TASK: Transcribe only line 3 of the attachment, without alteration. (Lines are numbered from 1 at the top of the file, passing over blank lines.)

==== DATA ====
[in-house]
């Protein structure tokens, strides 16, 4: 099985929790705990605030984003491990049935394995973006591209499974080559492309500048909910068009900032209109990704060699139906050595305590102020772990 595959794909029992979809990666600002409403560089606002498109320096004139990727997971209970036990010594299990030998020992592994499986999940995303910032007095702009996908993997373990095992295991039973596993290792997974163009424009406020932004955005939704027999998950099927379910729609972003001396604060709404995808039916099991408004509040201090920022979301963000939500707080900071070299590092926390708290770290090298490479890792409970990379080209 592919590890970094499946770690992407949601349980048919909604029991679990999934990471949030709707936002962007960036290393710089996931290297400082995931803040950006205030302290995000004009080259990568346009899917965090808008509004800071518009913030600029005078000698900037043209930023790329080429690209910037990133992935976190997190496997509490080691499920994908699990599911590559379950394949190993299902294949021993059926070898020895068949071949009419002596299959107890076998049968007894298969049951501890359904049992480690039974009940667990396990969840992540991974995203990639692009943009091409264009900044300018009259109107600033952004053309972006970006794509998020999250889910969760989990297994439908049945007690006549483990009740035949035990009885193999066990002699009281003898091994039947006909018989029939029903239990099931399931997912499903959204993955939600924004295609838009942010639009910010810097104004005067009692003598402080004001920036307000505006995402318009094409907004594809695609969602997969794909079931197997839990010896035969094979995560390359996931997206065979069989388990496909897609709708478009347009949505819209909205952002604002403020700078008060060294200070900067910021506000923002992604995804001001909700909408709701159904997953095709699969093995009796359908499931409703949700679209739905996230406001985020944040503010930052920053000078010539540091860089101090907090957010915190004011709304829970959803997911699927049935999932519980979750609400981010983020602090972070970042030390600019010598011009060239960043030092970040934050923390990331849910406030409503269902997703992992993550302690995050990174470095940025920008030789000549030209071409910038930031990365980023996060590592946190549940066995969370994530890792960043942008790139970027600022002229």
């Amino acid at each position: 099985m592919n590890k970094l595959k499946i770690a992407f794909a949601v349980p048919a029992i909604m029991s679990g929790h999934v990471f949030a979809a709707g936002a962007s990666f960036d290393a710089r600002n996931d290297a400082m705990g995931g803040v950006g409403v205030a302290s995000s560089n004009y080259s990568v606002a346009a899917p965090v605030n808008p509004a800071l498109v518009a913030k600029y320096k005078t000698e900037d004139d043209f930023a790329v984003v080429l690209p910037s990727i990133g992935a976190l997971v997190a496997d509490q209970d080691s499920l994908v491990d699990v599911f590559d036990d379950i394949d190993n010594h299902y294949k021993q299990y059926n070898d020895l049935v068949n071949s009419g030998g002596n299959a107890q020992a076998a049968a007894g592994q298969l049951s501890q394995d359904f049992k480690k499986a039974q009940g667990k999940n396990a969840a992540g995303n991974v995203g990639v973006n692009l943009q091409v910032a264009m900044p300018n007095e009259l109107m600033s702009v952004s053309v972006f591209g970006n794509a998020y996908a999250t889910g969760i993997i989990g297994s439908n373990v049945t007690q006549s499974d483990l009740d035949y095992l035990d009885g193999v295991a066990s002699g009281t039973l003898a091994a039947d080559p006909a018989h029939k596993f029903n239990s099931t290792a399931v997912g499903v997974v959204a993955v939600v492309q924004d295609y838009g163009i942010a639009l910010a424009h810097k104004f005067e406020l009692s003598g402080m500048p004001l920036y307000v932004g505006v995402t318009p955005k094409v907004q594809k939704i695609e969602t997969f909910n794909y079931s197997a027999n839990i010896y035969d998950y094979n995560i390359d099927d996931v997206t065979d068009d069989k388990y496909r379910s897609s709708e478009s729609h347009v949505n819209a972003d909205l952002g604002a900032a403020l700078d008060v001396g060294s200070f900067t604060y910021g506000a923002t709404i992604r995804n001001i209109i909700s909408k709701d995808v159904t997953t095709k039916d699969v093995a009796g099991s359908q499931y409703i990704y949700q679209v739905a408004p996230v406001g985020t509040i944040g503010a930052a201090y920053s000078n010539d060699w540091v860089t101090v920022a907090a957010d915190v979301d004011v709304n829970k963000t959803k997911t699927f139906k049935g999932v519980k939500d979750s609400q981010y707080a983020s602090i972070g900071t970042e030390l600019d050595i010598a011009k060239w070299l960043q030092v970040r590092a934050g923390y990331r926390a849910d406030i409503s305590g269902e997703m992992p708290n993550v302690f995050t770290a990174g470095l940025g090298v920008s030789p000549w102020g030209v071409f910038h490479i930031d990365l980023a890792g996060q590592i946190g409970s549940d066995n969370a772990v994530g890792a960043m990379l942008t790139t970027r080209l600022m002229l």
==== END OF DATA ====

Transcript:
């Amino acid at each position: 099985m592919n590890k970094l595959k499946i770690a992407f794909a949601v349980p048919a029992i909604m029991s679990g929790h999934v990471f949030a979809a709707g936002a962007s990666f960036d290393a710089r600002n996931d290297a400082m705990g995931g803040v950006g409403v205030a302290s995000s560089n004009y080259s990568v606002a346009a899917p965090v605030n808008p509004a800071l498109v518009a913030k600029y320096k005078t000698e900037d004139d043209f930023a790329v984003v080429l690209p910037s990727i990133g992935a976190l997971v997190a496997d509490q209970d080691s499920l994908v491990d699990v599911f590559d036990d379950i394949d190993n010594h299902y294949k021993q299990y059926n070898d020895l049935v068949n071949s009419g030998g002596n299959a107890q020992a076998a049968a007894g592994q298969l049951s501890q394995d359904f049992k480690k499986a039974q009940g667990k999940n396990a969840a992540g995303n991974v995203g990639v973006n692009l943009q091409v910032a264009m900044p300018n007095e009259l109107m600033s702009v952004s053309v972006f591209g970006n794509a998020y996908a999250t889910g969760i993997i989990g297994s439908n373990v049945t007690q006549s499974d483990l009740d035949y095992l035990d009885g193999v295991a066990s002699g009281t039973l003898a091994a039947d080559p006909a018989h029939k596993f029903n239990s099931t290792a399931v997912g499903v997974v959204a993955v939600v492309q924004d295609y838009g163009i942010a639009l910010a424009h810097k104004f005067e406020l009692s003598g402080m500048p004001l920036y307000v932004g505006v995402t318009p955005k094409v907004q594809k939704i695609e969602t997969f909910n794909y079931s197997a027999n839990i010896y035969d998950y094979n995560i390359d099927d996931v997206t065979d068009d069989k388990y496909r379910s897609s709708e478009s729609h347009v949505n819209a972003d909205l952002g604002a900032a403020l700078d008060v001396g060294s200070f900067t604060y910021g506000a923002t709404i992604r995804n001001i209109i909700s909408k709701d995808v159904t997953t095709k039916d699969v093995a009796g099991s359908q499931y409703i990704y949700q679209v739905a408004p996230v406001g985020t509040i944040g503010a930052a201090y920053s000078n010539d060699w540091v860089t101090v920022a907090a957010d915190v979301d004011v709304n829970k963000t959803k997911t699927f139906k049935g999932v519980k939500d979750s609400q981010y707080a983020s602090i972070g900071t970042e030390l600019d050595i010598a011009k060239w070299l960043q030092v970040r590092a934050g923390y990331r926390a849910d406030i409503s305590g269902e997703m992992p708290n993550v302690f995050t770290a990174g470095l940025g090298v920008s030789p000549w102020g030209v071409f910038h490479i930031d990365l980023a890792g996060q590592i946190g409970s549940d066995n969370a772990v994530g890792a960043m990379l942008t790139t970027r080209l600022m002229l």